Symposium on Phil Clark’s ‘Distant Justice’

Thijs B. Bouwknegt (Editor), Patryk Labuda (Editor)

Research output: Contribution to journal/periodicalArticleScientific


Phil Clark’s book 'Distant Justice: The Impact of the International Criminal Court on African politics' comes at an opportune moment. Based on over a decade of research, including repeated visits to the ICC’s first two situations – the Democratic Republic of the Congo and Uganda – Clark provides an in-depth scholarly analysis of the Court’s fifteen years of operations.

We have invited several scholars and practitioners to online discuss Phil Clark’s arguments and conclusions in this online book symposium.

- Phil Clark kicks off the symposium by situating his research within evolving debates about the ICC’s performance over the last fifteen years.
- Owiso Owiso assesses Clark’s handling of the political implications of the ICC’s investigations in Africa. In questioning whether Distant Justice has overstated the ICC’s role in regulating the behavior of state actors, Owiso calls for greater humility in how observers evaluate the ICC’s performance.
- Kamari Maxine Clarke then queries whether Distant Justice prematurely dismisses the relevance of neo-colonialism as an analytical framework. Drawing out several unexplored themes, Clarke suggests how colonialism still matters to debates about the ICC in Africa.
- Next, Ottilia Anna Maunganidze examines the different ways in which the concept of distance can be understood in Distant Justice, before suggesting that Clark’s emphasis on the ICC’s shortcomings should be balanced with a more critical analysis of states’ failure to provide accountability.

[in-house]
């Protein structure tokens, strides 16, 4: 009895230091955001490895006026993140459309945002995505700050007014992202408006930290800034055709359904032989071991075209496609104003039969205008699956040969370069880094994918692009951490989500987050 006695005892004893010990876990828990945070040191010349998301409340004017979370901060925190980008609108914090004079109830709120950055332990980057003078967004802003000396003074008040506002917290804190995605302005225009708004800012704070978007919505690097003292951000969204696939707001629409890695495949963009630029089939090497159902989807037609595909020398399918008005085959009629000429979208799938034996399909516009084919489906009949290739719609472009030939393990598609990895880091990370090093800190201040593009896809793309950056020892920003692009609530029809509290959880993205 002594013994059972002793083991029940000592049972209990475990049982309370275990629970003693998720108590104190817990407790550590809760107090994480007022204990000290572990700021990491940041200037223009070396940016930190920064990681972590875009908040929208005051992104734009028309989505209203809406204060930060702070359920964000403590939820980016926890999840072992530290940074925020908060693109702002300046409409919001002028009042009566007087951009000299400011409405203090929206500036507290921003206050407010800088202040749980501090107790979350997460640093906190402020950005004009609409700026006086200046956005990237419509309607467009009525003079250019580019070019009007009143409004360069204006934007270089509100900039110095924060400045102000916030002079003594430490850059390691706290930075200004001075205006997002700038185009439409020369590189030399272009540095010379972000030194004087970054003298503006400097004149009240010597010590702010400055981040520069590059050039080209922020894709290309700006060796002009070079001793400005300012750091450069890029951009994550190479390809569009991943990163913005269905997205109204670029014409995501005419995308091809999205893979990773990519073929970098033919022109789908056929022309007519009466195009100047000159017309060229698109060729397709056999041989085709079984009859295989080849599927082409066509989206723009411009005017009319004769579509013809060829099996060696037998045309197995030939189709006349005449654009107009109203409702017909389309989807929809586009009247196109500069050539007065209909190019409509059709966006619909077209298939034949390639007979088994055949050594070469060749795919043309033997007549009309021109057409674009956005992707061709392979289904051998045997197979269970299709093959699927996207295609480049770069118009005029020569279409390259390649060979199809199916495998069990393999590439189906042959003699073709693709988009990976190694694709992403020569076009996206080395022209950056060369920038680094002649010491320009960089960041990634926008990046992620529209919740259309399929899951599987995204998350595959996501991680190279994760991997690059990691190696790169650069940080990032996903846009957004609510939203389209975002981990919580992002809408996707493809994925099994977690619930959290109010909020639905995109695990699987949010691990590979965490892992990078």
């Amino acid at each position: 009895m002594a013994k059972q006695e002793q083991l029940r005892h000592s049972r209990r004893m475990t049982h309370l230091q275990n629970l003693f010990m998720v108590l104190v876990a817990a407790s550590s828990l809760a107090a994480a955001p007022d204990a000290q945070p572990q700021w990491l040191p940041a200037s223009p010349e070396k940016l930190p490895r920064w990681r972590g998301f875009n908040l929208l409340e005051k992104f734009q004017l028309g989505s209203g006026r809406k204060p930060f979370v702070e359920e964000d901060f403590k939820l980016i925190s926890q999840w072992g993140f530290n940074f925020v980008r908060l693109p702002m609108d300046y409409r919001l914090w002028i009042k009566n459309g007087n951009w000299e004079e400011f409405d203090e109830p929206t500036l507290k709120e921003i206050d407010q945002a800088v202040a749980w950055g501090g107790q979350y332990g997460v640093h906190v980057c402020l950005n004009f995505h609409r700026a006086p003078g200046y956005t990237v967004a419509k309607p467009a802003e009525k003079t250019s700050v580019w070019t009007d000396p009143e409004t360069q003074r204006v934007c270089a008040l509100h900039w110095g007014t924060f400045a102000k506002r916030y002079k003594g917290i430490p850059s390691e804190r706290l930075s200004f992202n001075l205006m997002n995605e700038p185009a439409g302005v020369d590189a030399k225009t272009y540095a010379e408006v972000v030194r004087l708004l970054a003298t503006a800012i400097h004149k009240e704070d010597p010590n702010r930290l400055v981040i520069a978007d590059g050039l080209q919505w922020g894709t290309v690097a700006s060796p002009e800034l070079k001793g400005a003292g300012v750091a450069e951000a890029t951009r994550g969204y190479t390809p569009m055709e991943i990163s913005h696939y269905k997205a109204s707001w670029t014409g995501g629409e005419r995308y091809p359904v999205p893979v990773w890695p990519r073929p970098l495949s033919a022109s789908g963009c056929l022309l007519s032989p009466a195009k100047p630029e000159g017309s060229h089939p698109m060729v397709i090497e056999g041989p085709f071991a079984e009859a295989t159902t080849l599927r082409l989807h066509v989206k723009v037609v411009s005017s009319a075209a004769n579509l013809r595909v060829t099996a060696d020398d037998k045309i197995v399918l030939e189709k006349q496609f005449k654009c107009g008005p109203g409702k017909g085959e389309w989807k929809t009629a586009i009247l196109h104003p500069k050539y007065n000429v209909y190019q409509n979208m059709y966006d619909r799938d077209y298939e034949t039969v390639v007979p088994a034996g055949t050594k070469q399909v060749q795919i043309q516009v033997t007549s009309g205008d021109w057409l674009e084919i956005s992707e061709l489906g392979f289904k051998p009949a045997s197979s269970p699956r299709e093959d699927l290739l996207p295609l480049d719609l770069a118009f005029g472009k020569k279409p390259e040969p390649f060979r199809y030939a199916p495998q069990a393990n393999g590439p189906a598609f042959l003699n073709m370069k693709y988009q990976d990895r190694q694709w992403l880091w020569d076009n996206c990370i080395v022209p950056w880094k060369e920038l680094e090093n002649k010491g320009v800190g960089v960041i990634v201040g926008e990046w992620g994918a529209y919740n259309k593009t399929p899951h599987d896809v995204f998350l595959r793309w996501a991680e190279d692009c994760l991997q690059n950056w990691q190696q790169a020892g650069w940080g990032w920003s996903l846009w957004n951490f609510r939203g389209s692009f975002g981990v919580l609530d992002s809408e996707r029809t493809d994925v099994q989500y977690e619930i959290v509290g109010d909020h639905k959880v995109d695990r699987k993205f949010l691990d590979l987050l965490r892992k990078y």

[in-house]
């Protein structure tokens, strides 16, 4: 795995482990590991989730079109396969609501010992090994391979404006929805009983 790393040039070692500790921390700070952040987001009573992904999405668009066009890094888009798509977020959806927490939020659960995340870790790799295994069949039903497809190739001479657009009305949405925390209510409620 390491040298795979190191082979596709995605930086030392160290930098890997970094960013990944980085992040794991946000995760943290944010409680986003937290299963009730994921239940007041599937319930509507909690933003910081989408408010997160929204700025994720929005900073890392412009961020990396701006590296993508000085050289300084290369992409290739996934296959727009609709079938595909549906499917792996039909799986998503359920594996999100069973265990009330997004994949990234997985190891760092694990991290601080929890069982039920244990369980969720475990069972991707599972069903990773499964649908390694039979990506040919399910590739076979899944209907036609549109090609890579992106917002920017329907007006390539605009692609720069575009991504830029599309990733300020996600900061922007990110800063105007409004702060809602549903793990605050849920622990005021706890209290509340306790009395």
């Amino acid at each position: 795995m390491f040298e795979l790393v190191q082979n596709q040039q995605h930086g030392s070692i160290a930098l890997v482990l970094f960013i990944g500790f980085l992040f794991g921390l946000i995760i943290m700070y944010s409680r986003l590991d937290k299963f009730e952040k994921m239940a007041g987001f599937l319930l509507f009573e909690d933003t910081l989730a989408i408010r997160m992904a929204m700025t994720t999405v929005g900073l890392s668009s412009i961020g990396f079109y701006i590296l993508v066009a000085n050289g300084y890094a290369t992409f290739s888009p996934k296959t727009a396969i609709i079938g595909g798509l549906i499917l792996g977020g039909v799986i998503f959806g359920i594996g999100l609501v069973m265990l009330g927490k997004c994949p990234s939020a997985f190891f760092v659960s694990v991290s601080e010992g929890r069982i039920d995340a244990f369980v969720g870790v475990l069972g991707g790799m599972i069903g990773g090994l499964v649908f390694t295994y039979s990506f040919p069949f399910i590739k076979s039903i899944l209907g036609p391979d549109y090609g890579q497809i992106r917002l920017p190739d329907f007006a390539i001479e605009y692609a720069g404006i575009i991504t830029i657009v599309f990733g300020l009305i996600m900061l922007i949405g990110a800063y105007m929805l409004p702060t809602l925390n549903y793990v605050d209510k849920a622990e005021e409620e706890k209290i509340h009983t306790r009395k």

- Writing in his personal capacity, Xabier Agirre Aranburu from the ICC’s Office of the Prosecutor (OTP) discusses Clark’s criticisms of the Court’s investigative and hiring practices. Agirre draws attention to various examples of African expertise at the ICC, and notes how the OTP has tried to bridge the problem of distance between Africa and the Court.
- Last but not least, Mark Drumbl explores to what extent Clark’s critique of the ICC’s distance from African societies is an integral feature of international criminal justice as a whole, and what this tells us about prospective plans for reforming the ICC.
- In his response to the five contributors, Phil Clark unpacks their observations and critiques, and reiterates his call for an ambitious re-think of the ICC’s place in the wider system of international criminal justice.
Original languageEnglish
JournalOpinio Juris
Publication statusPublished - 2019


  • ICC
  • Africa
  • international criminal justice
  • transitional justice


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